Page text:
Rosh Hashana & Yom Kippur

For the week ending 8 September 2018 / 28 Elul 5778

The Conception of the World

by Rabbi Shlomo Simon
ArtscrollLibrary

Rosh Hashana is perhaps the most enigmatic of all of the Holidays in the Torah. The other Holidays are a celebration of some event: Pesach the departure from Egypt; Shavuot the culmination of the period between departing Egypt and receiving the Torah; Succot the commemoration of the Clouds of Glory with which G-d provided us protection in the desert; and Yom Kippur the forgiveness of our sins, principally the sin of the Golden Calf. Rosh Hashana, however, doesn’t commemorate an event in the history of the Jewish People. In fact, it doesn’t commemorate any historical event at all.

Tractate Rosh Hashana (10b) records a dispute between Rabbi Yehoshua and Rabbi Eliezer regarding when the world was created. Rabbi Eliezer is of the opinion that the world was created in Tishrei (more exactly, it began on the 25th of Elul and culminated with Adam’s creation, seven days later, on the first of Tishrei). Rabbi Yehoshua, however, holds that the world was created in Nissan. This debate was not limited to the Chachamim. The Gemara records that non-Jews also debated this point. They agreed with the opinion of Rabbi Yehoshua that the world was created in Nissan. The Gemara (Rosh Hashana 12a) concludes that we calculate all tekufot (seasons) from Nissan, in accordance with the ruling of Rabbi Yehoshua, implying thereby that the world was created in Nissan. An example of this is Birkat Hachama, a prayer recited every 28 years in Nissan when the sun is in the same position as it was on the fourth day of Creation.

Accordingly, we might wonder: Why do we celebrate Rosh Hashana in Tishrei, and not in Nissan, like Rabbi Yehoshua’s ruling?

This question is highlighted by the Gemara in Rosh Hashana 27a: “Rabbi Shmuel bar Yizchak says: According to whom do we pray today (on Rosh Hashana) that ‘Today is the beginning of His works, a remembrance of the First Day’? According to whom? Like Rabbi Eliezer, who said that the world was created in Tishrei.”

Rabbeinu Tam reconciles the two opinions by stating that they are both correct. He explains that it “occurred” to G-d to create the world in Tishrei, but that He actually did it in Nissan. While Rabbeinu Tam does not explain the Creator’s reasoning, Midrashim speak about G-d’s wanting to create the world in din (strict judgment), but saw that the world couldn’t exist if held to such a standard. He therefore created the world in the month of Nissan, which is the month of Mercy, and not Judgment, the trait represented by Tishrei.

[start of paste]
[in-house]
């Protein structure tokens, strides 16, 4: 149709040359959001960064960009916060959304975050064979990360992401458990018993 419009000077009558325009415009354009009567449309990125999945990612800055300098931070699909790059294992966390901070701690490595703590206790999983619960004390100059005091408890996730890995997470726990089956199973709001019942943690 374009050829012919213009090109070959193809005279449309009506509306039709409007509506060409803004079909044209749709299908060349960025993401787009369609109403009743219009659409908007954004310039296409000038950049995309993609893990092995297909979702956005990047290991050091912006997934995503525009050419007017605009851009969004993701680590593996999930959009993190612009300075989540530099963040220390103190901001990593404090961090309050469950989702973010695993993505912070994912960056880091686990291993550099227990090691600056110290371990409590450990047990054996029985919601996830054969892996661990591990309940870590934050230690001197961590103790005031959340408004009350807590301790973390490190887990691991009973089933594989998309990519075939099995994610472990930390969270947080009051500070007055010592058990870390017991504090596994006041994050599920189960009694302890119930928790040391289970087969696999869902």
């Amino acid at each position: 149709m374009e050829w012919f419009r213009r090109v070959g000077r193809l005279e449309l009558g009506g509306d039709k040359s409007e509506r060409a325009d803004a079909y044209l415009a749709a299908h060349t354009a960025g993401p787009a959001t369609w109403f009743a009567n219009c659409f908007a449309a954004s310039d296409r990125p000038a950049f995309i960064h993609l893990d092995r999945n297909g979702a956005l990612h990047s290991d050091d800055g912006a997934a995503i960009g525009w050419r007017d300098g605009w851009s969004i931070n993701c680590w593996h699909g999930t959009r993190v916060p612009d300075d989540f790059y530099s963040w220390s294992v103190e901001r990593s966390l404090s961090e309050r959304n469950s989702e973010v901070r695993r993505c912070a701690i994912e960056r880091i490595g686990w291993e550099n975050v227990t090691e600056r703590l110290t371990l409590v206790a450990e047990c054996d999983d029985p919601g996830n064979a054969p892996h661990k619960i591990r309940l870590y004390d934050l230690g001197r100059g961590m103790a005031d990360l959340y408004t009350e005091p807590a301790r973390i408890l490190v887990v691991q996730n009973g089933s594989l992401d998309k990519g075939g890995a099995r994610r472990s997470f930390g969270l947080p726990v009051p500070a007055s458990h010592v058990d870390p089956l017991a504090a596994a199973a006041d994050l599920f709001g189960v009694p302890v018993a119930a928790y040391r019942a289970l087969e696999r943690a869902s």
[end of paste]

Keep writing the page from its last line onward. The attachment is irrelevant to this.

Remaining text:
However, there are difficulties with this approach. How does G-d — the Omniscient Being — think about something and then reject it because it won’t work? He obviously knew everything beforehand. And why do we celebrate the creation of the world on a date on which it was not created?

We say in the Rosh Hashana davening after the Shofar-blowing: “Hayom harat olam.” Many render this line in English as, “Today in the birthday of the world,” which would be in accord with the opinion of Rabbi Eliezer. However, the correct translation of “harat” is “conception or pregnancy,” which is more aligned with the idea expressed by Rabbeinu Tam.

Yet, the question remains: Why celebrate the “conception” in Tishrei and not the “birth” in Nissan? And, furthermore, why should the time from conception to birth be six months?

If Kain and Hevel were conceived by human beings and were both born on the sixth day of Creation, the same day that their parents were created, why should there be such a time lapse for G-d’s creation of the world from conception to reality?

Another question is: Why did G-d use language to create the world? He doesn’t need language to create worlds. His thought is quite sufficient.

One might therefore propose that He actually created the world in Tishrei when he “thought” to, and also created the world in Nissan when He spoke the words of Creation. Just as the Light that He created on the first day was stored away for the righteous to enjoy in the World to Come, so too He “stored away” the world he created in Tishrei — the world of Judgment — for the World to Come. This is the world which we pray for on Rosh Hashana. In fact, all of our prayers on Rosh Hashana are centered around the desire to bring the Mashiach, and that all mankind should unite in the recognition of the Kingdom of Gd. These are not prayers for our success in the material world or prayers of thanks for deliverance from Egypt. They are prayers to bring the Ideal World, the world created in Tishrei.

The Shofar underscores this idea. It is a wordless prayer produced from the carotene of a dead animal. The horn, even in the lifetime of the ram, has no nerve endings and is thus impervious to pain. It could be viewed as representative of time before Creation, when there was no pain or suffering of a physical life and no language. Our quintessential prayer on Rosh Hashana is deep, pure and wordless, representative of a time before physical Man was created and only our neshamot (souls) were populating the perfect world of Judgment that G-d created in Tishrei, and where Rabbi Akiva, all of the other Tannaim and all of our great ancestors wished to dwell. That is the world we pray to return to on Rosh Hashana.

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